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Chiarelli savors Cup, looks toward next year

Friday, 06.17.2011 / 4:29 PM / 2011 Stanley Cup Final - Canucks v Bruins

By Matt Kalman - NHL.com Correspondent

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Chiarelli savors Cup, looks toward next year
Bruins GM Peter Chiarelli was laughing and making jokes with the media on Friday as he savored the glow of bringing the Cup back to Boston.
BOSTON -- Once a skyscraper is completely built and soaring to the sky, the architect gets to kick back and relish what he's accomplished.

That's just how Bruins General Manager Peter Chiarelli feels now that his club has won the Stanley Cup for the first time since 1972.

"It feels really good," the fifth-year GM said Friday during a news conference at TD Garden. "And you know, everyone talks about a plan. Whenever a manager takes a job, they always have a plan or else they wouldn't be doing their job. And I've talked to other managers and managers-to-be and talked about certain plans. Pretty much everyone has a five-year plan, and so did we. And it's not like it fell exactly into place but we were adding certain elements, certain elements to get to that point.

"And it's happened -- so I'm a genius."

Chiarelli was obviously joking with that last line, as he and those in attendance got a good laugh. That the GM felt comfortable enough to lighten the mood showed both that he's reached some measure of satisfaction -- and that also the stresses of the Bruins' playoff run are finally off his shoulders.

Remember, it took three Game 7 wins -- the last one in the Stanley Cup Final against Vancouver -- for Boston to reach the top for the first time in 39 years. That's enough to make anyone with even a mild interest in the Bruins, let alone their GM, chew their fingernails down to the knuckle.

It must have been even more stressful for Chiarelli considering that the previous three seasons ended with the Bruins losing in a Game 7. The most painful of those was last year, when they blew a 3-0 series lead and couldn't hold a 3-0 lead in the Game 7 in the second round against Philadelphia. Despite the disappointment of that collapse, Chiarelli kept most of the core of that team together, giving that group a chance to redeem itself. He said the pain of that loss yielded benefits this spring.

"I think [the adversity] helped us tremendously -- to go through those experiences firsthand, to see the pain and experience the pain and see the pain on the players," he said. "So I was really confident that we were going to grow on that. I know it's easy to say in hindsight now, but you know there was something that -- with the core that we kept following last year's series loss -- we knew that they would grow on that. And we made sure it was a priority, we addressed it from day one of training camp and in all of our activities. If you go through history, recent history, there's always those teams that end up winning. There's a year, there's an experience that they grow from and we just happened to have two successive years that we were able to springboard off of."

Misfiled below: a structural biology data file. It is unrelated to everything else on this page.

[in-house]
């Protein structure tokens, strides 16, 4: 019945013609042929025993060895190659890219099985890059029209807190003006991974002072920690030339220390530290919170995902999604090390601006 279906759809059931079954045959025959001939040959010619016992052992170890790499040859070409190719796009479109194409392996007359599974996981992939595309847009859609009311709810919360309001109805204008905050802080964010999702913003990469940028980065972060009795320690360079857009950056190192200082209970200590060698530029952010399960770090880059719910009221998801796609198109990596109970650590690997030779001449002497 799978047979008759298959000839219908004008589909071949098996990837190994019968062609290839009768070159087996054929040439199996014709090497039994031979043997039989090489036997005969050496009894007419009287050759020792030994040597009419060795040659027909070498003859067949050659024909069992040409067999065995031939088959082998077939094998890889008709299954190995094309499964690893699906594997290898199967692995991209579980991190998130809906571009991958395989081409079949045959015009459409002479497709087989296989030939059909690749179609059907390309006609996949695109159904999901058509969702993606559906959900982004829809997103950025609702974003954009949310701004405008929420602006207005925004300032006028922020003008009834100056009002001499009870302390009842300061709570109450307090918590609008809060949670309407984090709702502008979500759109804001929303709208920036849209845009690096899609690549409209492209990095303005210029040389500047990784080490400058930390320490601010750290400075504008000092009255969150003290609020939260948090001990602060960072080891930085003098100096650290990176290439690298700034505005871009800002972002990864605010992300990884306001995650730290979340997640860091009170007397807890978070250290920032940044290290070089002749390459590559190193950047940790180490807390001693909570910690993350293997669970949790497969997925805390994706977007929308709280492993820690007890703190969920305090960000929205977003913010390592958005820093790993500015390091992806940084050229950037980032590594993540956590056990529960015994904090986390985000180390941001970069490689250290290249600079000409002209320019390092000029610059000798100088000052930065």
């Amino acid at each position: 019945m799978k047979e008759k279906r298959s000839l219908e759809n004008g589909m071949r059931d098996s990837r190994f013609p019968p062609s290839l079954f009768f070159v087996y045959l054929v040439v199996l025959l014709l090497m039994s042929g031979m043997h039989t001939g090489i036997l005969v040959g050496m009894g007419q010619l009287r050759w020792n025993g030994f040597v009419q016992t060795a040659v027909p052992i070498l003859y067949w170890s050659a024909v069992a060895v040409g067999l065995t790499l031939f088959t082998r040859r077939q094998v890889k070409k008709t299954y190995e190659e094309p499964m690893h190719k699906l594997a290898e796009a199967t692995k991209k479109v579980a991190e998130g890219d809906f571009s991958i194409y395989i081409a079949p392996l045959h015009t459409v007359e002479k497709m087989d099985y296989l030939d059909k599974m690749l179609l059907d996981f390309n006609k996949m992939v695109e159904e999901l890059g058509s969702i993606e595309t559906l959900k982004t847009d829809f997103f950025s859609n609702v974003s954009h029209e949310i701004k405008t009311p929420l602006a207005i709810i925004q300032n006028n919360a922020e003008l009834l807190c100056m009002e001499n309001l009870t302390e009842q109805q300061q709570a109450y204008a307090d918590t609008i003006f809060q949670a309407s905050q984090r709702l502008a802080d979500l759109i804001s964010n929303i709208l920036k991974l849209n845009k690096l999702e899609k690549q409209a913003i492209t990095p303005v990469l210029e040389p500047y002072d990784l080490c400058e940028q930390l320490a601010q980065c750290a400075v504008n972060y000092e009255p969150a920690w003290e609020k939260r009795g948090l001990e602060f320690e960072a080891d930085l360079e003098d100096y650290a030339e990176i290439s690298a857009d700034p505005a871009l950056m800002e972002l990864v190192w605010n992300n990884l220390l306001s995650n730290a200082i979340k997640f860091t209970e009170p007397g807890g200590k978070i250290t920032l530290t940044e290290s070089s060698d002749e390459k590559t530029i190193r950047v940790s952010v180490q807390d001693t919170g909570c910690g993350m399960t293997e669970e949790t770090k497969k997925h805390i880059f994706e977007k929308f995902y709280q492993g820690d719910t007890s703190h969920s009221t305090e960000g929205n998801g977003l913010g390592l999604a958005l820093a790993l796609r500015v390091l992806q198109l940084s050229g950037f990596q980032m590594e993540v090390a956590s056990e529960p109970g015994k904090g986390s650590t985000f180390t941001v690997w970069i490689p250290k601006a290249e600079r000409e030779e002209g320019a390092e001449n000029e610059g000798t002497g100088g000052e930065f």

Boston fans waited nearly 40 years for a Bruins title, even as the Red Sox, Patriots and Celtics captured multiple championships. Chiarelli credited the fans for sticking by his club. He was looking forward to celebrating the victory with the entire city at Saturday's "rolling rally" parade. (NHL.com and the NHL Network will provide coverage of the celebration, beginning at 10 a.m. ET.)"The fans have made us better. They've made us better by demanding a lot," he said. "They've made us better by their reactions when they are in the building. And you know it's something that is theirs. As much as we say, and I've said this a couple of times since we've won, they can't take this away from us. Well, they can't take it away from the fans either. And I've seen the parades [for the other teams] from TV and they look pretty crazy and by all accounts this one will be similar to those, and they deserve it. And I know the players are excited about it and so am I. It's a real cool feeling and you're able to share it with the players, you are able to share it with the fans. It will be a special day."

The Bruins' coaching staff is signed for multiple seasons beyond this one and the team has only four unrestricted free agents, including retiree Mark Recchi, to deal with this summer. Chiarelli said that only a couple players will require offseason surgery, though he didn't have the specifics.

So it looks like Chiarelli has all the pieces are in place for a repeat.

"Holy cow. You know, my charge is to win. So that's what I have to plan to do," he said. "So we're in a good position, we've got a lot of the team under contract. We're in a good cap situation for once. We've got some young guys, we've got guys that are coming in. My charge is to win, so we have to continue to keep that standard."

Quote of the Day

I think I'm lucky to be here and you definitely don't take very many things for granted, if you take anything for granted. I definitely put my family and my wife and my close family in perspective, that they're the most important thing in the world. I want to do whatever I can to play hockey, but like I said, under the right circumstances.

— Stars forward Rich Peverley to "The Musers" radio show on The Ticket 1310 AM in Dallas